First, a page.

Linda, honey, she's 81.
She's already exceeded the average life span of an American woman and the way you write about her, she's got a pretty good life (people care about her if something would happen).
I agree with the other poster, that it would help me to know if she's got a good LDL:HDL ratio and some other data but the first line of cholesterol control is exercise and diet NOT necessarily meds. Now, she has got a pretty high cholesterol and some folks would treat that with meds immediately--all things being equal--but what does SHE have to say about this?
Does she want a second opinion? Does she want to be on meds? Does she want to change her diet and lifestyle? At 81, these things are a _choice_. You may think her doc is a little cold (and he certainly wins no awards for finesse) by saying, "The damage is already done," but her coronary and carotid and cerebral arteries likely do look like an 81 year old American woman's and starting cholesterol lowering meds tomorrow (like one poster said, expensive and not without risk) won't change that quickly.
Read a little further on this BB and you will see that the one thing that wears nurses out the fastest is the number of interventional deaths* in which they get to participate in the ICU. Your dear, lovely, and loved great aunt is going to die some time. That's a fact. Starting cholesterol meds at this point won't change that immutable fact. It's not going to magically undo 9 decades of diet and exercise behavior. And it may change how much money she has in her pocket to go to bingo, how good she feels daily and it signals the doctor that "this family wants a lot done to preserve the life and not necessarily the quality of life of this person." (bingo money counts as quality of life in my book).
Now, all things done, you and your family might well decide to go ahead and take great auntie to the internist that will aggressively treat her high cholesterol. and that will be fine with me. I am not against the medical treatment of 81 year olds. My parents are that age. _But do her the dignity of asking her what she wants and listen closely to the answers._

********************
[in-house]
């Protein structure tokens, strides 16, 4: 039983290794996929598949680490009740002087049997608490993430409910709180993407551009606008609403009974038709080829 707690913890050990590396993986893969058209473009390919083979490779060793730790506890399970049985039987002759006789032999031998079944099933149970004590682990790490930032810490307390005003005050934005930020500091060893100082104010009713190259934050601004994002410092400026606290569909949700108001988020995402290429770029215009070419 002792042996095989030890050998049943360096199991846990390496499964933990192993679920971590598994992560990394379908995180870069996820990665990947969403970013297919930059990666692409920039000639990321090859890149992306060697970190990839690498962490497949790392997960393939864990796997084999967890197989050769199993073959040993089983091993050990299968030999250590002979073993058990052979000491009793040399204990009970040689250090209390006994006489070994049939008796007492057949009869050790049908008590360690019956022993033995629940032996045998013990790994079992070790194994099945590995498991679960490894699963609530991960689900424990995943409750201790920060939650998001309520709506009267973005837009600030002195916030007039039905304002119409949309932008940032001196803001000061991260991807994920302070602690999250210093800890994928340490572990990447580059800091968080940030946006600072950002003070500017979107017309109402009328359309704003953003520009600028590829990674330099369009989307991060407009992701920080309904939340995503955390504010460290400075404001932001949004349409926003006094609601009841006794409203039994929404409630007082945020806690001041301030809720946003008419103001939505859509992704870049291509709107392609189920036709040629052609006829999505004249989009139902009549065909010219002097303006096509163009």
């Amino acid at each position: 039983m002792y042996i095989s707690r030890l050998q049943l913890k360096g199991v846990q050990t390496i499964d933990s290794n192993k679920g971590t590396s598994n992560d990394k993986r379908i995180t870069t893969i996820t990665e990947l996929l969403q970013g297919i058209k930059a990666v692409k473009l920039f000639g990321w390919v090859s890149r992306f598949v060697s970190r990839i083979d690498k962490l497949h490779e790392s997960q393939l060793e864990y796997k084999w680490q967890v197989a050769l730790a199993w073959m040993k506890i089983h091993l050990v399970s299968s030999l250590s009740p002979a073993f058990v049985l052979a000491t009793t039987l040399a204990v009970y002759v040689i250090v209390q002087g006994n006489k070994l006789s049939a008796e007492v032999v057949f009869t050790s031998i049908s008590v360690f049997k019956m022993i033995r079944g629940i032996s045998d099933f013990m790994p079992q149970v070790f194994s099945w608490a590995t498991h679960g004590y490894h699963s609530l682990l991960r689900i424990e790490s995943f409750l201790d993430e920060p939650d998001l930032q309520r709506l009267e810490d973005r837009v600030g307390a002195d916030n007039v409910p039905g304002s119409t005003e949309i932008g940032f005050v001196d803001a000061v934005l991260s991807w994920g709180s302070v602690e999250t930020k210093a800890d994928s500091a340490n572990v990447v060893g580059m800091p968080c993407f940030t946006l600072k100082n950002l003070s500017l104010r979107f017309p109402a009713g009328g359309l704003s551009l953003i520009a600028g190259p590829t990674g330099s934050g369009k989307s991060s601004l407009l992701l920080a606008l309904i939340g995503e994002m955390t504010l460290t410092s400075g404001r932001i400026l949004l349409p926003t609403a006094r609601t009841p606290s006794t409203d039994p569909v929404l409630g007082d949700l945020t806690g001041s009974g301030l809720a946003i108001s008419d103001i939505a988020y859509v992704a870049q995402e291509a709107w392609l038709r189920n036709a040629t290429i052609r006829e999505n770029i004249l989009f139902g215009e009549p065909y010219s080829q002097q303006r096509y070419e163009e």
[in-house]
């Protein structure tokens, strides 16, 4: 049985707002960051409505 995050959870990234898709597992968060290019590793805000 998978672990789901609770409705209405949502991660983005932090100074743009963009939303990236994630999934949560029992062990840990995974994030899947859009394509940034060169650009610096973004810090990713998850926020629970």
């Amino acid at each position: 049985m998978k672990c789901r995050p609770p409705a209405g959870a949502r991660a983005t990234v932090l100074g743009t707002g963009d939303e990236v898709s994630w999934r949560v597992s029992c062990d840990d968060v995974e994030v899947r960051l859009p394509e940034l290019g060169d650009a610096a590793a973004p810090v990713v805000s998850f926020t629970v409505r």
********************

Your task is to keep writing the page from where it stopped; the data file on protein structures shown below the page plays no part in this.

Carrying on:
Entertain that she just wanted to ventilate her worries. "The doctor said my cholesterol is high and he said that he's not sure there's a beneift to treating it." She knows daily she's going to die; she's lost a lot of her family, friends and peers at this age. But the doctor just underlined that fact with her. Listen to her and hold her hand and help her look at her options but realize that _sometimes_ the RIGHT thing to do is this: "Don't DO something, Just sit there."
I am hoping some other experienced nurses might post some thoughts here. Do what your auntie wants to do and don't rush her into acting.
*In America, the highest medicare expenditure for elderly statistically occurs in the last 1 to 3 months of their lives as American medicine heroically pours resources into the lives of elderly people who are mostly tormented by their efforts. For many seniors, this is is a *horrible* interventional death that includes IV lines, feeding tubes and ventilation. Don't get me wrong. I am a former ICU nurse and I "worship" at the altar of technology, but there is a time and a place when those interventions are not called for and they are cruel. The efforts prolongs lives that have NO expectation of survival OR more importantly, returning to their mostly satisfying, pre-illness level of functioning.